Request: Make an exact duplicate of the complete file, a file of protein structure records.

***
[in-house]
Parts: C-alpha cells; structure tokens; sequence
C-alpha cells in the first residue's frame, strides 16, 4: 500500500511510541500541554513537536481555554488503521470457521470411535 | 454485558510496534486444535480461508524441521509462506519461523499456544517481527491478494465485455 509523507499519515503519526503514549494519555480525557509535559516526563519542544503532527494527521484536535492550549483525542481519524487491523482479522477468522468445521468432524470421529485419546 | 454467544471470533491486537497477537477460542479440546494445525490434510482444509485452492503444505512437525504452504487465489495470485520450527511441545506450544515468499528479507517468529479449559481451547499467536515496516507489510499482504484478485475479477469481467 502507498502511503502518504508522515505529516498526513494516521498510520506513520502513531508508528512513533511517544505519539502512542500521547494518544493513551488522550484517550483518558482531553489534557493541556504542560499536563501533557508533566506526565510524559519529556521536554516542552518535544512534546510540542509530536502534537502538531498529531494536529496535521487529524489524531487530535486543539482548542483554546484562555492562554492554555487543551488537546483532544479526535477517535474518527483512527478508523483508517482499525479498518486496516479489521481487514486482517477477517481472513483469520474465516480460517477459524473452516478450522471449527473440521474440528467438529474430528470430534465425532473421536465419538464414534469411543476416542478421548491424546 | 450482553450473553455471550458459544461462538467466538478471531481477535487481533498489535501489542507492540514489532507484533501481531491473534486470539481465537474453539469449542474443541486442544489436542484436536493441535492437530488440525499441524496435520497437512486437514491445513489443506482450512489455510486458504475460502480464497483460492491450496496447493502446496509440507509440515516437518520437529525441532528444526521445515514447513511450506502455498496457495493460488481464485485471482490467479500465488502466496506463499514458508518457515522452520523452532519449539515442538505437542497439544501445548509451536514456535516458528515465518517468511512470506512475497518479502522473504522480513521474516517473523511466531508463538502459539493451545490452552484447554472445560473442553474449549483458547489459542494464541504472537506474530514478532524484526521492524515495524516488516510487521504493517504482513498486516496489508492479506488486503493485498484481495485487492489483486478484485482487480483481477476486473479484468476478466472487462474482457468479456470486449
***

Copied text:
[in-house]
Parts: C-alpha cells; structure tokens; sequence
C-alpha cells in the first residue's frame, strides 16, 4: 500500500511510541500541554513537536481555554488503521470457521470411535 | 454485558510496534486444535480461508524441521509462506519461523499456544517481527491478494465485455 509523507499519515503519526503514549494519555480525557509535559516526563519542544503532527494527521484536535492550549483525542481519524487491523482479522477468522468445521468432524470421529485419546 | 454467544471470533491486537497477537477460542479440546494445525490434510482444509485452492503444505512437525504452504487465489495470485520450527511441545506450544515468499528479507517468529479449559481451547499467536515496516507489510499482504484478485475479477469481467 502507498502511503502518504508522515505529516498526513494516521498510520506513520502513531508508528512513533511517544505519539502512542500521547494518544493513551488522550484517550483518558482531553489534557493541556504542560499536563501533557508533566506526565510524559519529556521536554516542552518535544512534546510540542509530536502534537502538531498529531494536529496535521487529524489524531487530535486543539482548542483554546484562555492562554492554555487543551488537546483532544479526535477517535474518527483512527478508523483508517482499525479498518486496516479489521481487514486482517477477517481472513483469520474465516480460517477459524473452516478450522471449527473440521474440528467438529474430528470430534465425532473421536465419538464414534469411543476416542478421548491424546 | 450482553450473553455471550458459544461462538467466538478471531481477535487481533498489535501489542507492540514489532507484533501481531491473534486470539481465537474453539469449542474443541486442544489436542484436536493441535492437530488440525499441524496435520497437512486437514491445513489443506482450512489455510486458504475460502480464497483460492491450496496447493502446496509440507509440515516437518520437529525441532528444526521445515514447513511450506502455498496457495493460488481464485485471482490467479500465488502466496506463499514458508518457515522452520523452532519449539515442538505437542497439544501445548509451536514456535516458528515465518517468511512470506512475497518479502522473504522480513521474516517473523511466531508463538502459539493451545490452552484447554472445560473442553474449549483458547489459542494464541504472537506474530514478532524484526521492524515495524516488516510487521504493517504482513498486516496489508492479506488486503493485498484481495485487492489483486478484485482487480483481477476486473479484468476478466472487462474482457468479456470486449